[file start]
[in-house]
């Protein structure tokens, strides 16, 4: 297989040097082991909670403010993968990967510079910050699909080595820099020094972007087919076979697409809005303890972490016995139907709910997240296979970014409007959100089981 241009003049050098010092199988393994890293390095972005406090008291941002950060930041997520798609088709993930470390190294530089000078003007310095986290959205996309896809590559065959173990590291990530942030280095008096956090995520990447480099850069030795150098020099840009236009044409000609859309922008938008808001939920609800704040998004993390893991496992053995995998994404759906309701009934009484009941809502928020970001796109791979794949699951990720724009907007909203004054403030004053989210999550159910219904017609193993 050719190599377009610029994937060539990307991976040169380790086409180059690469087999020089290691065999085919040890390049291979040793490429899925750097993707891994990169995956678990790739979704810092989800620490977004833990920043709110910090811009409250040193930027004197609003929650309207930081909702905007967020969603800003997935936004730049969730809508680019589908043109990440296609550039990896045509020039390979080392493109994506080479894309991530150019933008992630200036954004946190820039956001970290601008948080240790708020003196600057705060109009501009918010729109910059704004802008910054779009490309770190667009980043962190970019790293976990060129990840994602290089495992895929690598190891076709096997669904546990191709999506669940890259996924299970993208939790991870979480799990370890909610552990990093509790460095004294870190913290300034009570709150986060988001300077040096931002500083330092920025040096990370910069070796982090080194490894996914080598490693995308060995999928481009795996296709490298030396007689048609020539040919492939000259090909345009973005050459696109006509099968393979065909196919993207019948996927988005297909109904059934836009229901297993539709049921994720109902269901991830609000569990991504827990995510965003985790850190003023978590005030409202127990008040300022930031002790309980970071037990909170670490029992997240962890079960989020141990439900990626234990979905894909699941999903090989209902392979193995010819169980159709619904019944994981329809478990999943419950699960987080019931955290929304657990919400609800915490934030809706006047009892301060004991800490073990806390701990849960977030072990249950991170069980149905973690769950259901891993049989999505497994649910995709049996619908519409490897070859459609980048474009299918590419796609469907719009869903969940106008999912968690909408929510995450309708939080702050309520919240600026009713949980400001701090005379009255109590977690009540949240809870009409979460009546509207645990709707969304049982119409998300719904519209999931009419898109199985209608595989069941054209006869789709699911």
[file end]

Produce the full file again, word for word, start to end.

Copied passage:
[in-house]
């Protein structure tokens, strides 16, 4: 297989040097082991909670403010993968990967510079910050699909080595820099020094972007087919076979697409809005303890972490016995139907709910997240296979970014409007959100089981 241009003049050098010092199988393994890293390095972005406090008291941002950060930041997520798609088709993930470390190294530089000078003007310095986290959205996309896809590559065959173990590291990530942030280095008096956090995520990447480099850069030795150098020099840009236009044409000609859309922008938008808001939920609800704040998004993390893991496992053995995998994404759906309701009934009484009941809502928020970001796109791979794949699951990720724009907007909203004054403030004053989210999550159910219904017609193993 050719190599377009610029994937060539990307991976040169380790086409180059690469087999020089290691065999085919040890390049291979040793490429899925750097993707891994990169995956678990790739979704810092989800620490977004833990920043709110910090811009409250040193930027004197609003929650309207930081909702905007967020969603800003997935936004730049969730809508680019589908043109990440296609550039990896045509020039390979080392493109994506080479894309991530150019933008992630200036954004946190820039956001970290601008948080240790708020003196600057705060109009501009918010729109910059704004802008910054779009490309770190667009980043962190970019790293976990060129990840994602290089495992895929690598190891076709096997669904546990191709999506669940890259996924299970993208939790991870979480799990370890909610552990990093509790460095004294870190913290300034009570709150986060988001300077040096931002500083330092920025040096990370910069070796982090080194490894996914080598490693995308060995999928481009795996296709490298030396007689048609020539040919492939000259090909345009973005050459696109006509099968393979065909196919993207019948996927988005297909109904059934836009229901297993539709049921994720109902269901991830609000569990991504827990995510965003985790850190003023978590005030409202127990008040300022930031002790309980970071037990909170670490029992997240962890079960989020141990439900990626234990979905894909699941999903090989209902392979193995010819169980159709619904019944994981329809478990999943419950699960987080019931955290929304657990919400609800915490934030809706006047009892301060004991800490073990806390701990849960977030072990249950991170069980149905973690769950259901891993049989999505497994649910995709049996619908519409490897070859459609980048474009299918590419796609469907719009869903969940106008999912968690909408929510995450309708939080702050309520919240600026009713949980400001701090005379009255109590977690009540949240809870009409979460009546509207645990709707969304049982119409998300719904519209999931009419898109199985209608595989069941054209006869789709699911």